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Heroes Past & Present



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June 1955

Cyprus Conflict

Britain was invited to administer Cyprus by the Ottoman government in 1878. With the outbreak of WW1 and with Britain being at war with the Ottoman Empire Britain occupied the island and declared it a Crown Colony. Cyprus had strategic importance as it was well place to help defend the Suez Canal.

Cyprus was never an easy place to rule as the community was made up of Greek Cypriots with a minority Turkish population. The Turkish Cypriots resented British rule and the Greek Cypriots requested unity with Greece. Both sides carried out attacks on each other and the British. Following the resolution of the Suez Crisis, Britain conceded that the way forward was through establishing bases on Cyprus rather than seeing Cyprus as a whole as a base.

In 1960 independence was achieved for Cyprus. As the British withdrew to their military bases the island was plunged into a power void. The Greek Cypriot leader, Archbishop Makarios offered Turkish Cypriots minority rights, which was rejected. They called for physical separation between the two communities but since Greek and Turkish Cypriots were well dispersed this seemed out of the question.

Tensions surfaced again in 1963 when President Makarios proposed changes to the constitution which would have removed many rights from Turkish Cypriots. Violence and riots followed including the seizing of 700 Turkish Cypriot hostages including women and children. During the first half of 1964, 191 Turkish Cypriots and 133 Greek Cypriots were known to have been killed and it was alleged that 209 Turks and 41 Greeks were missing, presumed dead. 20,000 Turkish Cypriot refugees fled from the violence and damage in their villages to Kyrenia and Nicosia. This set the scene for a divided island as was proposed by President Makarios.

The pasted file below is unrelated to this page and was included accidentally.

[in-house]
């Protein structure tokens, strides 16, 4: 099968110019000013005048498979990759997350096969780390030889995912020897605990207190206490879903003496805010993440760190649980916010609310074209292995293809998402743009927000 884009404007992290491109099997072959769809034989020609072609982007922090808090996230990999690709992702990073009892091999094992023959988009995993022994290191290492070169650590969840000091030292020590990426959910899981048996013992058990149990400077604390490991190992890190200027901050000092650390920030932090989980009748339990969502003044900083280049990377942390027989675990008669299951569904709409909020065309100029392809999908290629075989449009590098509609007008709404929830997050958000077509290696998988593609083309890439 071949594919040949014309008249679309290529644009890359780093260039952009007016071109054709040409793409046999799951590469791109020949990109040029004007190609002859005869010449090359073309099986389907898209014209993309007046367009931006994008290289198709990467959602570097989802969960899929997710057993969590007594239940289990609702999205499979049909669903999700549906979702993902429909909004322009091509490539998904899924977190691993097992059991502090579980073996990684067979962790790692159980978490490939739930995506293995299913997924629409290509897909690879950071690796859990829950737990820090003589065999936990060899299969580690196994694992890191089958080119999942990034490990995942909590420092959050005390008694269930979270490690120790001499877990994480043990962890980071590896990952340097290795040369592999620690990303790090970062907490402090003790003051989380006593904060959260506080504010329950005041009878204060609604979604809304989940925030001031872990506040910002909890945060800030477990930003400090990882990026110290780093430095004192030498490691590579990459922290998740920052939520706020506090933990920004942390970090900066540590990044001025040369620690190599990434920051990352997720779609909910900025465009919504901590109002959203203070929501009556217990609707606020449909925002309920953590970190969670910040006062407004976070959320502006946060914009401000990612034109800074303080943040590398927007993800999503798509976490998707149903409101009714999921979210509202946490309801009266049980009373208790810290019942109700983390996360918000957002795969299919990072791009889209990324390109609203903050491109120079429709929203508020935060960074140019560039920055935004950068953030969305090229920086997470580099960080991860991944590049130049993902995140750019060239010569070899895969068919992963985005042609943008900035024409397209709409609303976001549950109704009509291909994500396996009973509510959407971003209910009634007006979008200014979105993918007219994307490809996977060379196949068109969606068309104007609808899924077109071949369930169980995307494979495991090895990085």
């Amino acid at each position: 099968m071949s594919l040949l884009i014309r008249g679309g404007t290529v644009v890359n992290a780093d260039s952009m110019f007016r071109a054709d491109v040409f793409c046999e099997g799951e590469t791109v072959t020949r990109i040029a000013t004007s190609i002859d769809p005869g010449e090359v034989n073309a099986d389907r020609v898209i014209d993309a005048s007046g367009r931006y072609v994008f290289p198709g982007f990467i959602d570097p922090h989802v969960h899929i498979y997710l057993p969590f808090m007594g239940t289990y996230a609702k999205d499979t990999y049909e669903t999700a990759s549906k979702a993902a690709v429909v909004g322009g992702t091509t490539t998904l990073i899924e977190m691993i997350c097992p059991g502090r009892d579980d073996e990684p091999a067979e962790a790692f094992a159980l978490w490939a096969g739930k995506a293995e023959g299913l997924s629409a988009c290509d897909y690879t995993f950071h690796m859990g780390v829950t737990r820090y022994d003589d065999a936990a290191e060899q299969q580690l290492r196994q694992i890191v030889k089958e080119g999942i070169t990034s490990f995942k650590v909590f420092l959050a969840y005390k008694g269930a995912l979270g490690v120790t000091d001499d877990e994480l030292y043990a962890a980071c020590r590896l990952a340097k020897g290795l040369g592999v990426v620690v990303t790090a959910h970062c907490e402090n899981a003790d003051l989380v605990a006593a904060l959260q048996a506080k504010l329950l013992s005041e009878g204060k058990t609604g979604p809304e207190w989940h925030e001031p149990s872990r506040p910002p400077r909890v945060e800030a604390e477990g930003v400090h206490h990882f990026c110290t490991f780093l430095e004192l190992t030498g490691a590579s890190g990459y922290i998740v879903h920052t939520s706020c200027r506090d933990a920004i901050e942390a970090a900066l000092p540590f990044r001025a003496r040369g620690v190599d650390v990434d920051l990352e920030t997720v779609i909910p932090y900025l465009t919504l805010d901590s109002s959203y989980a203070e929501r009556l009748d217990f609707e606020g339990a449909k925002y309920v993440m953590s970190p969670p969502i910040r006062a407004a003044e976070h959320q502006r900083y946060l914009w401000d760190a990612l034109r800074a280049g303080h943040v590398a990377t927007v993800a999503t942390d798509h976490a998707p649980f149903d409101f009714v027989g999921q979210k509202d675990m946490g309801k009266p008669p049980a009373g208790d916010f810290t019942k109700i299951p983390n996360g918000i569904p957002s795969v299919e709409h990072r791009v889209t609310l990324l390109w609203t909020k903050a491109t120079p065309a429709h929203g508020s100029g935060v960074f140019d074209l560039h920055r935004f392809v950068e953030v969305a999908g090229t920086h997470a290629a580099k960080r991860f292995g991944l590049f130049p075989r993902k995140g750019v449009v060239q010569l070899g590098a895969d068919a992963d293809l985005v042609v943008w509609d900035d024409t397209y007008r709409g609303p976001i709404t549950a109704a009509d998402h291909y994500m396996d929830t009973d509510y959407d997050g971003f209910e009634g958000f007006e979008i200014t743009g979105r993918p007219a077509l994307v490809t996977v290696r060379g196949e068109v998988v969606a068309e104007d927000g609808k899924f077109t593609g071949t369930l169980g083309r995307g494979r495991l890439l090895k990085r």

At the end of 1964 with real threats of invasion by the Turkish Army, Makarios established the “Green Zone” in Nicosia to separate the warring communities. When violence then erupted in Limmasol the Turkish Army prepared to invade. It was then that the United Nations Peacekeepers were invited to Cyprus.

Following a military coup in Greece in 1967 support for Makarios began to deteriorate both from the Greek Cypriot population and from the military junta. In 1973 the Greek Cypriot National Guard overthrew the Cypriot Government and announced that Makarios was dead. He was, in fact, at the British base in Akrotiri. His successor, Nicos Sampson was a former Greek Cypriot terrorist who was known to have attacked Turkish Cypriots.

Amidst international confusion and apathy Turkey invaded the island at Kyrenia on 18th July 1974 and established a corridor to Nicosia. Atrocities were common on both sides of the community. The collapse of the junta in Greece and the resignation of Sampson led the way to more stable negotiations. Turkish Cypriots were offered 34% of the island at the north. However, international involvement and foot dragging complicated talks. In frustration, Turkey launched an attack and claimed 36.5% if the island, creating partition. As Turkish Cypriots rose up, 180,000 Greek Cypriots fled their homes. There is proof of mass killings on each side including 1610 Greek Cypriots unaccounted for and an atrocity in Tokhini in August 1974 when all Turkish men were slaughtered.

Over the following year, arrangements were made to transport Turkish Cypriots north and displaced Greek Cypriots south. Despite a barrier separating the communities – or maybe because of it – each side still views the other with suspicion on this deeply divided island.